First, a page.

This is the first post in a series featuring short descriptions of papers and panels that will be presented at the Canadian Historical Association`s annual meeting being held at the University of British Columbia June 3-5.
Homelessness and inequality are at the forefront of public discussions and policy debates. In this panel discussion we argue that a deeper historical perspective on this subject is urgently needed. Our conversation begins with specific times and places, but in bringing these papers together we expect the panel to connect to broader horizons and current public policy issues.
In his paper, Victoria city councillor Ben Isitt takes an explicitly public history approach. Entitled “Debating and Developing Decommodified Housing in Greater Victoria: Historical and Contemporary Perspectives,” the paper analyzes recent trends in homelessness and proposes a historically-informed policy strategy guided by the concept of social economy, whereby diverse organizations collaborate to work towards social rather than private objectives. Isitt’s idea of social economy builds on the deep historical tradition of non-profit, non-market housing in Canada, but demonstrates that it is not a substitute for the public sector; it exists in partnership with the public sector, and it is the partnership that offers solutions.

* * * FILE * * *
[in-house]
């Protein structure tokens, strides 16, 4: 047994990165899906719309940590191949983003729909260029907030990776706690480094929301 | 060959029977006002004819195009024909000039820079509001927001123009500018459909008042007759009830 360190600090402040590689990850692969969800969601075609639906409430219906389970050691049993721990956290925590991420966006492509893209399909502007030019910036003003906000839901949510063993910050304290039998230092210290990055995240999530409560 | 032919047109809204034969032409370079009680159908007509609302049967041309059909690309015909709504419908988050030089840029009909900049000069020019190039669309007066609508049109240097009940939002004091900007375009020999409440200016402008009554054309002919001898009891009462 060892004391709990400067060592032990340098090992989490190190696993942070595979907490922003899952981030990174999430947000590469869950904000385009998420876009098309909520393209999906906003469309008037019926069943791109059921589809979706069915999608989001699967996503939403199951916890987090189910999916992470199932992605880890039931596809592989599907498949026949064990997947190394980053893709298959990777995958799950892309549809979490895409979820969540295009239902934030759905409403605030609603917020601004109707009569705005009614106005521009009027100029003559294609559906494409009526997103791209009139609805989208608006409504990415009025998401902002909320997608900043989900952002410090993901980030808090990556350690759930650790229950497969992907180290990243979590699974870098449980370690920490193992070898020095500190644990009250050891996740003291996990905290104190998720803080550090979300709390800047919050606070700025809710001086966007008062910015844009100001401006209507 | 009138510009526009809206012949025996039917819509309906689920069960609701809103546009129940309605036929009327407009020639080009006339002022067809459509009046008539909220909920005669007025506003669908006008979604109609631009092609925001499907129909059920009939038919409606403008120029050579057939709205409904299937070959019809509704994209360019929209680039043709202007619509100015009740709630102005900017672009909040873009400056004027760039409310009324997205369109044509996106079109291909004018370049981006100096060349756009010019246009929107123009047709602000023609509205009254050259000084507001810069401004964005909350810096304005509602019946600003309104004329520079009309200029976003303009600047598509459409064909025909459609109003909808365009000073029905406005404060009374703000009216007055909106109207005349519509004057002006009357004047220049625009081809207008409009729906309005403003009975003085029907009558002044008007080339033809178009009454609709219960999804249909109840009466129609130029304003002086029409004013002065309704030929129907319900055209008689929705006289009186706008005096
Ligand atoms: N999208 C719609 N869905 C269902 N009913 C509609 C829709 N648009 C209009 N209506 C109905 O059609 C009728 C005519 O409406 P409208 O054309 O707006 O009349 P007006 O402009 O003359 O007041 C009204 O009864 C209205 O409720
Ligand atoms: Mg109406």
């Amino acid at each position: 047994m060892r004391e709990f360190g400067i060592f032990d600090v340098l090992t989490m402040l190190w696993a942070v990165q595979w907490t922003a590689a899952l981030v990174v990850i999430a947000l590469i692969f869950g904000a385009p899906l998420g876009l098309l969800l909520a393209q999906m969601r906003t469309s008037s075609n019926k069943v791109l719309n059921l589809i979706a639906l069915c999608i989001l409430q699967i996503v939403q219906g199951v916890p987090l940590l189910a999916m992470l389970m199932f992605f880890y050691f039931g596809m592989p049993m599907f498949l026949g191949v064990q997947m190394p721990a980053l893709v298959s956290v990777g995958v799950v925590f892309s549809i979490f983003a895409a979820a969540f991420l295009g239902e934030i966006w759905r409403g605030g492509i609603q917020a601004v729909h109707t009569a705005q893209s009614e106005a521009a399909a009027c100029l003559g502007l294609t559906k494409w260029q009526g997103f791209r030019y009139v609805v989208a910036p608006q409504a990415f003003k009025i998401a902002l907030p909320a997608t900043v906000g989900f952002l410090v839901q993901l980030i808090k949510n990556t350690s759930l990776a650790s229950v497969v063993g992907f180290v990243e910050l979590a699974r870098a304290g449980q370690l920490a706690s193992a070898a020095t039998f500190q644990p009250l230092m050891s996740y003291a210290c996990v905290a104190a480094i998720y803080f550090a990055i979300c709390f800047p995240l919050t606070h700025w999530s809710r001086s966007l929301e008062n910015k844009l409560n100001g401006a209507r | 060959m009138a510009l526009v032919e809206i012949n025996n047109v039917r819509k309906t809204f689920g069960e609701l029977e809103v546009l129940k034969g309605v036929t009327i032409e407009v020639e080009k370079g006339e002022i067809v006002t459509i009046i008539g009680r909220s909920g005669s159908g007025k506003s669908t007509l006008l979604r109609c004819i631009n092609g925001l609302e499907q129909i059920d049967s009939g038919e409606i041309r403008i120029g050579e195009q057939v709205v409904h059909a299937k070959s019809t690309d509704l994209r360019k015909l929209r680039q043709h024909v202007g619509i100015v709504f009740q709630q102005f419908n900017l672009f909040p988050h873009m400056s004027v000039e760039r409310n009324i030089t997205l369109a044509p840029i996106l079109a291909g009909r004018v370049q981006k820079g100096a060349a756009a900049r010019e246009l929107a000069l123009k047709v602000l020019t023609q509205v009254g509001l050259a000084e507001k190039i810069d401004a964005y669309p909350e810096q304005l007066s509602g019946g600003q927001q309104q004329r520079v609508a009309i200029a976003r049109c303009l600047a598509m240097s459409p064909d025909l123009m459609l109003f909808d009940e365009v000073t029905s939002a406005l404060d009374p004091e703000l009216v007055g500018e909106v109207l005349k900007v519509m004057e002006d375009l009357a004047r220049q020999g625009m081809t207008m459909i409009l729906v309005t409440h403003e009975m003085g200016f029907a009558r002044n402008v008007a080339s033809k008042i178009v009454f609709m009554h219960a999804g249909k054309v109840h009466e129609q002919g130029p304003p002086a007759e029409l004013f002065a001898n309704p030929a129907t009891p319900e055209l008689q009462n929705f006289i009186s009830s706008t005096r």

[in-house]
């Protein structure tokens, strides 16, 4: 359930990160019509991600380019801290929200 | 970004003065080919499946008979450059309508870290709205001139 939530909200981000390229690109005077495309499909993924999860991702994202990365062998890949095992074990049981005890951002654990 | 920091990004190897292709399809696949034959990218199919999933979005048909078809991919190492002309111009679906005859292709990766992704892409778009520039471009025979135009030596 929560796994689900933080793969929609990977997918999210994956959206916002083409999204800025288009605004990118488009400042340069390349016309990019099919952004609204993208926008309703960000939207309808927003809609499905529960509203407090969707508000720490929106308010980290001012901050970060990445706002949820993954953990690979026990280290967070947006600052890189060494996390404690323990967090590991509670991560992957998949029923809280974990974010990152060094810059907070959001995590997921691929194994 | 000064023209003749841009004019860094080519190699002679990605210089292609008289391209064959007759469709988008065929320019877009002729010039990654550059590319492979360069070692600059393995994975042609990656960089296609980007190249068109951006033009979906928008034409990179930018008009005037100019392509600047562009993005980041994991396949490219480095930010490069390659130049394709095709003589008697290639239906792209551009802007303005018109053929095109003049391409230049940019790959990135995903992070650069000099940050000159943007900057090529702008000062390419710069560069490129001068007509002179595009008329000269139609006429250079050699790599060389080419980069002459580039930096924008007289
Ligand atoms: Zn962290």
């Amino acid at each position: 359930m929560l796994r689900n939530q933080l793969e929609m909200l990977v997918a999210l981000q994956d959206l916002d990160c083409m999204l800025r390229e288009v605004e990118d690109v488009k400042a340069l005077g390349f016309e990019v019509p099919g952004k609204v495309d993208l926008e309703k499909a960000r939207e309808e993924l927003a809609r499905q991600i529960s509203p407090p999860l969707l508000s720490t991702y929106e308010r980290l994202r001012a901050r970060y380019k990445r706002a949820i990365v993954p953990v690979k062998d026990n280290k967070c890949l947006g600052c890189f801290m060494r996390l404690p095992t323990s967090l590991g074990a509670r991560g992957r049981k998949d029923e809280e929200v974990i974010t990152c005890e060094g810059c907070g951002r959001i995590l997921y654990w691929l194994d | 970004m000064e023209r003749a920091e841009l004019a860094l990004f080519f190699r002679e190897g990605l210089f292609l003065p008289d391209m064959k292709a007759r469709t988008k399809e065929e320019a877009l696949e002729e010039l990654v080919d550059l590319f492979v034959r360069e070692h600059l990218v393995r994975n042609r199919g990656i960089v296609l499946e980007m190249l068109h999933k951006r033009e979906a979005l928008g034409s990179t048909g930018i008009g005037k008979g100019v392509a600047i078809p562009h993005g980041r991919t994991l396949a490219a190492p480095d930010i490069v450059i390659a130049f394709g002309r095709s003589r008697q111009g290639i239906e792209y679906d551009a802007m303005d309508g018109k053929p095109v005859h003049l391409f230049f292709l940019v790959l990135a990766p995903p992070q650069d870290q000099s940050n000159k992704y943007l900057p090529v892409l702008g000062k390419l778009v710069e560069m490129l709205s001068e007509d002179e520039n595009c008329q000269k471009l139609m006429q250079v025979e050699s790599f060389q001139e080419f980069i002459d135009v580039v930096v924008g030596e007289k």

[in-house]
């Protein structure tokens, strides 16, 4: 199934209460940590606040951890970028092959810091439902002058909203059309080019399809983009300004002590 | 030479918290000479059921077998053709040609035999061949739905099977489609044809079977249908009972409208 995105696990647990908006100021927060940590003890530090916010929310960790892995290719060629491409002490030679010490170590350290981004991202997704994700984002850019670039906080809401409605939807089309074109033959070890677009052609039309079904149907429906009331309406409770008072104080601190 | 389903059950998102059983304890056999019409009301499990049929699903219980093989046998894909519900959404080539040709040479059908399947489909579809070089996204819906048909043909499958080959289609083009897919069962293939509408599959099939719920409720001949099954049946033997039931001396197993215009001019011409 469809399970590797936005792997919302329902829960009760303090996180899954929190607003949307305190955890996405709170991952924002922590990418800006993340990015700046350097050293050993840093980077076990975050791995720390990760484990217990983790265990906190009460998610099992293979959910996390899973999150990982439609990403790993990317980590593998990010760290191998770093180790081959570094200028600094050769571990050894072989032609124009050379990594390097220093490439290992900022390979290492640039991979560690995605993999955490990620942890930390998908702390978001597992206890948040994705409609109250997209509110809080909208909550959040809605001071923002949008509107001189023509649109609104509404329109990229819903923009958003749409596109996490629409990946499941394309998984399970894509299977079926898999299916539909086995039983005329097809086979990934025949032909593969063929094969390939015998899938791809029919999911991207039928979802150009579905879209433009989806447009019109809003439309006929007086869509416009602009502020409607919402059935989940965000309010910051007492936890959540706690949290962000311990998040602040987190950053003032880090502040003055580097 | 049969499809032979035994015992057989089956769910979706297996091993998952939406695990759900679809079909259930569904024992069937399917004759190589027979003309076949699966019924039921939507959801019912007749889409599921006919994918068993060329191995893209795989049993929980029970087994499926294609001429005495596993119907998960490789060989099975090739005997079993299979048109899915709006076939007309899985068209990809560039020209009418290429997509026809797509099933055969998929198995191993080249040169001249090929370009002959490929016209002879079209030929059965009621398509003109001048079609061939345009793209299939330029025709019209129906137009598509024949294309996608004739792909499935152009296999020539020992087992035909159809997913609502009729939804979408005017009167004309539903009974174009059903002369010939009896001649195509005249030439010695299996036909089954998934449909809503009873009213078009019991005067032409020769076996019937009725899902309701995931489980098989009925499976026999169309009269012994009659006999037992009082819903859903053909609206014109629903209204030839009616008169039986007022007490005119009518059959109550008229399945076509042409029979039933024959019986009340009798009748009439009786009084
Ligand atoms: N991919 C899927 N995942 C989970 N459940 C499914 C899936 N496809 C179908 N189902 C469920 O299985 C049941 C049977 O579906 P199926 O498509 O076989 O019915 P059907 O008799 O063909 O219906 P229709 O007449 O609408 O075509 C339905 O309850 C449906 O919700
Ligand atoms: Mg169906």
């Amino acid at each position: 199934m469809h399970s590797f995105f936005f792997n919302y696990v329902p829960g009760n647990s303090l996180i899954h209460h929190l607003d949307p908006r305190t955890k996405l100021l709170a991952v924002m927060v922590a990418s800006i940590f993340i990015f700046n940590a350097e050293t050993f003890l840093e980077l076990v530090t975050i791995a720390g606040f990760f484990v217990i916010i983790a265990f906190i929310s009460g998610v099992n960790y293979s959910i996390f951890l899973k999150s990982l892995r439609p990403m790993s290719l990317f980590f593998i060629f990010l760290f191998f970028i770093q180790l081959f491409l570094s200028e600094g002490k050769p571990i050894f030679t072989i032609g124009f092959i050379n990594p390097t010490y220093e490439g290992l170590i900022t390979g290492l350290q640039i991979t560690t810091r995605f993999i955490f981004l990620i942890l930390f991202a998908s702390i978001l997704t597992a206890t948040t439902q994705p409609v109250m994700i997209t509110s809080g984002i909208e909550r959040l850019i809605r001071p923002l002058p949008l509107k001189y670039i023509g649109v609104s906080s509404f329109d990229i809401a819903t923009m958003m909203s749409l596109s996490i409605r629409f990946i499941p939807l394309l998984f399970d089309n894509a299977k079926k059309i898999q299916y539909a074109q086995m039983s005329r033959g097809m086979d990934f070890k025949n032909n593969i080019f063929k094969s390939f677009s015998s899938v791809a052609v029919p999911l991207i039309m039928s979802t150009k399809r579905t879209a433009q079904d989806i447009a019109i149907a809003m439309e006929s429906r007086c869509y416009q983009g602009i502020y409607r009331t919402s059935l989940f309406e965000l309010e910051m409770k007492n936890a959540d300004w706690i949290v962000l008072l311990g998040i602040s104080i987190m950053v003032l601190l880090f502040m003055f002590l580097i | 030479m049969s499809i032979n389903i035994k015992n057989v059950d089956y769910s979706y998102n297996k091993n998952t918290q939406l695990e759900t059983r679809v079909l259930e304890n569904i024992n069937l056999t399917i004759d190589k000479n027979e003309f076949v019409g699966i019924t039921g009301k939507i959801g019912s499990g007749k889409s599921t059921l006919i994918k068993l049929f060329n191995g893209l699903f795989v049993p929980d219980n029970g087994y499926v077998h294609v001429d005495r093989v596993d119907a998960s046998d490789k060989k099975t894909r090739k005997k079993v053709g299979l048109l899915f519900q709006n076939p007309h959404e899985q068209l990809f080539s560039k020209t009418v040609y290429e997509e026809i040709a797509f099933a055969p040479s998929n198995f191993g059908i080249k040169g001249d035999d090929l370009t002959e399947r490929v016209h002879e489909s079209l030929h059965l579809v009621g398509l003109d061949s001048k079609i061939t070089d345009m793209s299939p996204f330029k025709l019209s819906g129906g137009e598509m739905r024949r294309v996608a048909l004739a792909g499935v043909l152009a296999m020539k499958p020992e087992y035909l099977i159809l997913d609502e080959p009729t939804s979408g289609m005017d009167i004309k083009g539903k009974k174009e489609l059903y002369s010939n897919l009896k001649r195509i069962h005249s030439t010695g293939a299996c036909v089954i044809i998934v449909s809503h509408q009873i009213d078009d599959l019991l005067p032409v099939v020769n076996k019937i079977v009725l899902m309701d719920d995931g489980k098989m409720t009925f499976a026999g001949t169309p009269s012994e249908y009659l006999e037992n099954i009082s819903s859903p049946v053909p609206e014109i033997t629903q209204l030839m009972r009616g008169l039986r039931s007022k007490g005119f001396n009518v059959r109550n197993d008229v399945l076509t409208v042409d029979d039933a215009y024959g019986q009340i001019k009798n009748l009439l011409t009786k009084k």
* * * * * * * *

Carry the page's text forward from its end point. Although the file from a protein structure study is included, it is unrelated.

Eion Kelly takes a different approach in “Finding the Homeless in Early Twentieth-Century Canada.” Based on a Master’s thesis, completed at the University of Victoria in 2018, Kelly used hitherto unknown or under-utilized sources to analyze the “unhoused” in pre-1914 urban British Columbia. A profile of the unhoused is compiled from the records of Vancouver Associated Charities and the 1911 census. Using this source, it is possible to find the unhoused and to identify potential biases in the sources. The analysis includes both quantitative and qualitative approaches; it is both social science history and cultural history. In the end, Kelly demonstrates that the unhoused turn out to be more diverse than contemporary accounts suggested, and more diverse than is often suggested by images of “tramp” or “hobo.”
Eric Sager’s paper – “Inequality and the Politics of Spiritual Engineering in Early 20th Century Canada” – is drawn from a book, currently in progress, on the history of the idea of inequality in Canada. The problem of inequality is uncovered among radical reformers in the 1830s, the Protestant critics of wealth, labour reformers, socialists, political economists in English- and French-Canada in the early 20th century, social gospelers, and specific social democratic and liberal thinkers in the 20th century. Inequality is a recurring theme in the egalitarian politics of the Canadian liberal order. For the social gospel period, the argument is that the problem of inequality was encased in a postmillennial doctrine of immanence – the belief in a divinely-ordained nearness of brotherhood and social salvation.
This panel will be held on Monday June 3 at 1:30 p.m. For more details about the CHA’s annual meeting, consult the program here. If you would like to contribute a post to this series, please contact Tom Peace (email@example.com).
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